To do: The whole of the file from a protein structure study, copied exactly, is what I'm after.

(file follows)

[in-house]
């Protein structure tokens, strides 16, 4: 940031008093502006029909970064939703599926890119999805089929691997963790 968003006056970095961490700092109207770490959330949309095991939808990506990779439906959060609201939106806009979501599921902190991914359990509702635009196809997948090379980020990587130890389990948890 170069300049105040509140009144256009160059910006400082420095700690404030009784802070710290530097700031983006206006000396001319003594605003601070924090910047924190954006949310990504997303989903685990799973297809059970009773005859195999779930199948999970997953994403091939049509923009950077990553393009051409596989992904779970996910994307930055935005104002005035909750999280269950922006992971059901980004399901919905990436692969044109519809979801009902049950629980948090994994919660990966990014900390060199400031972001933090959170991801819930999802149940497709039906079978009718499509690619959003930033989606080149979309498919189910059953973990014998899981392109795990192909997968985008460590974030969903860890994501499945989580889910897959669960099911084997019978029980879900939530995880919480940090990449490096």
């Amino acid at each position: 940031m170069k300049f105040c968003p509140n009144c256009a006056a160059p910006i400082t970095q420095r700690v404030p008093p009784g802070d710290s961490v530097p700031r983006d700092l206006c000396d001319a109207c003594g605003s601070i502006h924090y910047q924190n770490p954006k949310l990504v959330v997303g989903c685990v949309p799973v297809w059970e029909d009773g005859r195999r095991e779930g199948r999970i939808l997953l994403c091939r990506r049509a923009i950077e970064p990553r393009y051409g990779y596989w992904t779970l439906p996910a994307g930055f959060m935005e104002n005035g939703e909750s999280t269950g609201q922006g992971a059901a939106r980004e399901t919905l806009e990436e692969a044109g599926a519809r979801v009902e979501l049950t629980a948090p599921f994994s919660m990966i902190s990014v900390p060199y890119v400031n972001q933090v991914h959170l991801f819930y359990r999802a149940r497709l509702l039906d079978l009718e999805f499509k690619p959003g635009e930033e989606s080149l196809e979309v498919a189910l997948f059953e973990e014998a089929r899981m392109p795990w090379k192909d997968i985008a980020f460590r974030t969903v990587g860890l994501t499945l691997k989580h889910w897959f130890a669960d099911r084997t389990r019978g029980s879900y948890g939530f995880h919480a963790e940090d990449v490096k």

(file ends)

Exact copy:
[in-house]
């Protein structure tokens, strides 16, 4: 940031008093502006029909970064939703599926890119999805089929691997963790 968003006056970095961490700092109207770490959330949309095991939808990506990779439906959060609201939106806009979501599921902190991914359990509702635009196809997948090379980020990587130890389990948890 170069300049105040509140009144256009160059910006400082420095700690404030009784802070710290530097700031983006206006000396001319003594605003601070924090910047924190954006949310990504997303989903685990799973297809059970009773005859195999779930199948999970997953994403091939049509923009950077990553393009051409596989992904779970996910994307930055935005104002005035909750999280269950922006992971059901980004399901919905990436692969044109519809979801009902049950629980948090994994919660990966990014900390060199400031972001933090959170991801819930999802149940497709039906079978009718499509690619959003930033989606080149979309498919189910059953973990014998899981392109795990192909997968985008460590974030969903860890994501499945989580889910897959669960099911084997019978029980879900939530995880919480940090990449490096």
């Amino acid at each position: 940031m170069k300049f105040c968003p509140n009144c256009a006056a160059p910006i400082t970095q420095r700690v404030p008093p009784g802070d710290s961490v530097p700031r983006d700092l206006c000396d001319a109207c003594g605003s601070i502006h924090y910047q924190n770490p954006k949310l990504v959330v997303g989903c685990v949309p799973v297809w059970e029909d009773g005859r195999r095991e779930g199948r999970i939808l997953l994403c091939r990506r049509a923009i950077e970064p990553r393009y051409g990779y596989w992904t779970l439906p996910a994307g930055f959060m935005e104002n005035g939703e909750s999280t269950g609201q922006g992971a059901a939106r980004e399901t919905l806009e990436e692969a044109g599926a519809r979801v009902e979501l049950t629980a948090p599921f994994s919660m990966i902190s990014v900390p060199y890119v400031n972001q933090v991914h959170l991801f819930y359990r999802a149940r497709l509702l039906d079978l009718e999805f499509k690619p959003g635009e930033e989606s080149l196809e979309v498919a189910l997948f059953e973990e014998a089929r899981m392109p795990w090379k192909d997968i985008a980020f460590r974030t969903v990587g860890l994501t499945l691997k989580h889910w897959f130890a669960d099911r084997t389990r019978g029980s879900y948890g939530f995880h919480a963790e940090d990449v490096k």